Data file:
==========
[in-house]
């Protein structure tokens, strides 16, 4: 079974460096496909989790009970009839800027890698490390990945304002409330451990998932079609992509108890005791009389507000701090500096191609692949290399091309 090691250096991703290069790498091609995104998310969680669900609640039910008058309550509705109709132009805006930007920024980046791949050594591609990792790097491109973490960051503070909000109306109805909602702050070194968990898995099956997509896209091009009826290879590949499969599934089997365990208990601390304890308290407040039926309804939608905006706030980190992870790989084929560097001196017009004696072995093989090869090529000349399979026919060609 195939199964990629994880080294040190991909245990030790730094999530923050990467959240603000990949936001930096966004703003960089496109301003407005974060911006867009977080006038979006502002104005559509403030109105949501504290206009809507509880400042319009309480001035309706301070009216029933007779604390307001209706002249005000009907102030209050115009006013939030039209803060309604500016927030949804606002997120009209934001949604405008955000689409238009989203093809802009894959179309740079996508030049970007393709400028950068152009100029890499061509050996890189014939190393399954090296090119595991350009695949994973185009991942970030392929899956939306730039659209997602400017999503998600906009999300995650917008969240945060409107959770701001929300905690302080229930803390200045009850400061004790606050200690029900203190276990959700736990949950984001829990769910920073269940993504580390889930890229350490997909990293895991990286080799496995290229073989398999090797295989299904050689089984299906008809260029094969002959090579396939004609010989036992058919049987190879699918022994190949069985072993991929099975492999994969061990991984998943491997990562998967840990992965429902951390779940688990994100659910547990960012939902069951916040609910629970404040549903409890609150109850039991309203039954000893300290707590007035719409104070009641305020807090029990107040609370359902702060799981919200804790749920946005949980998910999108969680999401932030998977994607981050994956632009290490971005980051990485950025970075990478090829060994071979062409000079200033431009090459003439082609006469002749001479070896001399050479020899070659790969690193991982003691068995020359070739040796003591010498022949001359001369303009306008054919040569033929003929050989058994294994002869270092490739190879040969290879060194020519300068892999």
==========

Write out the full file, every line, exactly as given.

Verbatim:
[in-house]
């Protein structure tokens, strides 16, 4: 079974460096496909989790009970009839800027890698490390990945304002409330451990998932079609992509108890005791009389507000701090500096191609692949290399091309 090691250096991703290069790498091609995104998310969680669900609640039910008058309550509705109709132009805006930007920024980046791949050594591609990792790097491109973490960051503070909000109306109805909602702050070194968990898995099956997509896209091009009826290879590949499969599934089997365990208990601390304890308290407040039926309804939608905006706030980190992870790989084929560097001196017009004696072995093989090869090529000349399979026919060609 195939199964990629994880080294040190991909245990030790730094999530923050990467959240603000990949936001930096966004703003960089496109301003407005974060911006867009977080006038979006502002104005559509403030109105949501504290206009809507509880400042319009309480001035309706301070009216029933007779604390307001209706002249005000009907102030209050115009006013939030039209803060309604500016927030949804606002997120009209934001949604405008955000689409238009989203093809802009894959179309740079996508030049970007393709400028950068152009100029890499061509050996890189014939190393399954090296090119595991350009695949994973185009991942970030392929899956939306730039659209997602400017999503998600906009999300995650917008969240945060409107959770701001929300905690302080229930803390200045009850400061004790606050200690029900203190276990959700736990949950984001829990769910920073269940993504580390889930890229350490997909990293895991990286080799496995290229073989398999090797295989299904050689089984299906008809260029094969002959090579396939004609010989036992058919049987190879699918022994190949069985072993991929099975492999994969061990991984998943491997990562998967840990992965429902951390779940688990994100659910547990960012939902069951916040609910629970404040549903409890609150109850039991309203039954000893300290707590007035719409104070009641305020807090029990107040609370359902702060799981919200804790749920946005949980998910999108969680999401932030998977994607981050994956632009290490971005980051990485950025970075990478090829060994071979062409000079200033431009090459003439082609006469002749001479070896001399050479020899070659790969690193991982003691068995020359070739040796003591010498022949001359001369303009306008054919040569033929003929050989058994294994002869270092490739190879040969290879060194020519300068892999």